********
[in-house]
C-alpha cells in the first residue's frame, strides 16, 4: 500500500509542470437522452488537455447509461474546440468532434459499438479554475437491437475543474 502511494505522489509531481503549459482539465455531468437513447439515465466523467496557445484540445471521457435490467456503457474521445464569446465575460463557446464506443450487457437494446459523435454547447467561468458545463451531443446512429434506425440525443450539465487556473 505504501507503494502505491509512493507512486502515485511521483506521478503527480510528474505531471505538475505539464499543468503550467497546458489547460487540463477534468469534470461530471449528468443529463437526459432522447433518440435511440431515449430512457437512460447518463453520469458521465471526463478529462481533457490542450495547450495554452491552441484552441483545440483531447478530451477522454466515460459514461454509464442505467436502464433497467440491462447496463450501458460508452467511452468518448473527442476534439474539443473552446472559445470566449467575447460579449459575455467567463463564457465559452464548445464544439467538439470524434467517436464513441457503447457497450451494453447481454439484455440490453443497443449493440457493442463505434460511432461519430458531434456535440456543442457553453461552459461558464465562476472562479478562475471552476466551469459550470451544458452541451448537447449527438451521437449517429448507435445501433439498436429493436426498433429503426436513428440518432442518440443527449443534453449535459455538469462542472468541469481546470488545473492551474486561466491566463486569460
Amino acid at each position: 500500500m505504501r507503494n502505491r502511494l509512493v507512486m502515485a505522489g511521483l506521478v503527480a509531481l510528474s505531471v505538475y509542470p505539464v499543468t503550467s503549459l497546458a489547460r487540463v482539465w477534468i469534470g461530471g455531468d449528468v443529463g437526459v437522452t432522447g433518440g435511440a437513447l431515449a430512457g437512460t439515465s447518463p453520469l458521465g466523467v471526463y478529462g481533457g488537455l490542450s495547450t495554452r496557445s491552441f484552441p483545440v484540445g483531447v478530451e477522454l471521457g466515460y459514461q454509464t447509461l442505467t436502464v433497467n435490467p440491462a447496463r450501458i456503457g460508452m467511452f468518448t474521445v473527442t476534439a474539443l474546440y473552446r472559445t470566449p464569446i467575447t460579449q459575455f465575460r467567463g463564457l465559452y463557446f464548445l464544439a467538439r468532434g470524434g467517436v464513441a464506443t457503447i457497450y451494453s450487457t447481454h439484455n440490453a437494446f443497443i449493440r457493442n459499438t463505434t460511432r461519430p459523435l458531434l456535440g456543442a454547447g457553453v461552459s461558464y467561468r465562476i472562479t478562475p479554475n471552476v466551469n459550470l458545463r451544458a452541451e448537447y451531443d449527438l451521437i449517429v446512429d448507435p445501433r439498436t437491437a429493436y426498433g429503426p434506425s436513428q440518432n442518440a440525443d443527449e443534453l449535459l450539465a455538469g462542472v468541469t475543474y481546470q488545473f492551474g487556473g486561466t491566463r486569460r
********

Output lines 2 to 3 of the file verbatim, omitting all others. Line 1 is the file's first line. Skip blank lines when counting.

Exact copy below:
C-alpha cells in the first residue's frame, strides 16, 4: 500500500509542470437522452488537455447509461474546440468532434459499438479554475437491437475543474 502511494505522489509531481503549459482539465455531468437513447439515465466523467496557445484540445471521457435490467456503457474521445464569446465575460463557446464506443450487457437494446459523435454547447467561468458545463451531443446512429434506425440525443450539465487556473 505504501507503494502505491509512493507512486502515485511521483506521478503527480510528474505531471505538475505539464499543468503550467497546458489547460487540463477534468469534470461530471449528468443529463437526459432522447433518440435511440431515449430512457437512460447518463453520469458521465471526463478529462481533457490542450495547450495554452491552441484552441483545440483531447478530451477522454466515460459514461454509464442505467436502464433497467440491462447496463450501458460508452467511452468518448473527442476534439474539443473552446472559445470566449467575447460579449459575455467567463463564457465559452464548445464544439467538439470524434467517436464513441457503447457497450451494453447481454439484455440490453443497443449493440457493442463505434460511432461519430458531434456535440456543442457553453461552459461558464465562476472562479478562475471552476466551469459550470451544458452541451448537447449527438451521437449517429448507435445501433439498436429493436426498433429503426436513428440518432442518440443527449443534453449535459455538469462542472468541469481546470488545473492551474486561466491566463486569460
Amino acid at each position: 500500500m505504501r507503494n502505491r502511494l509512493v507512486m502515485a505522489g511521483l506521478v503527480a509531481l510528474s505531471v505538475y509542470p505539464v499543468t503550467s503549459l497546458a489547460r487540463v482539465w477534468i469534470g461530471g455531468d449528468v443529463g437526459v437522452t432522447g433518440g435511440a437513447l431515449a430512457g437512460t439515465s447518463p453520469l458521465g466523467v471526463y478529462g481533457g488537455l490542450s495547450t495554452r496557445s491552441f484552441p483545440v484540445g483531447v478530451e477522454l471521457g466515460y459514461q454509464t447509461l442505467t436502464v433497467n435490467p440491462a447496463r450501458i456503457g460508452m467511452f468518448t474521445v473527442t476534439a474539443l474546440y473552446r472559445t470566449p464569446i467575447t460579449q459575455f465575460r467567463g463564457l465559452y463557446f464548445l464544439a467538439r468532434g470524434g467517436v464513441a464506443t457503447i457497450y451494453s450487457t447481454h439484455n440490453a437494446f443497443i449493440r457493442n459499438t463505434t460511432r461519430p459523435l458531434l456535440g456543442a454547447g457553453v461552459s461558464y467561468r465562476i472562479t478562475p479554475n471552476v466551469n459550470l458545463r451544458a452541451e448537447y451531443d449527438l451521437i449517429v446512429d448507435p445501433r439498436t437491437a429493436y426498433g429503426p434506425s436513428q440518432n442518440a440525443d443527449e443534453l449535459l450539465a455538469g462542472v468541469t475543474y481546470q488545473f492551474g487556473g486561466t491566463r486569460r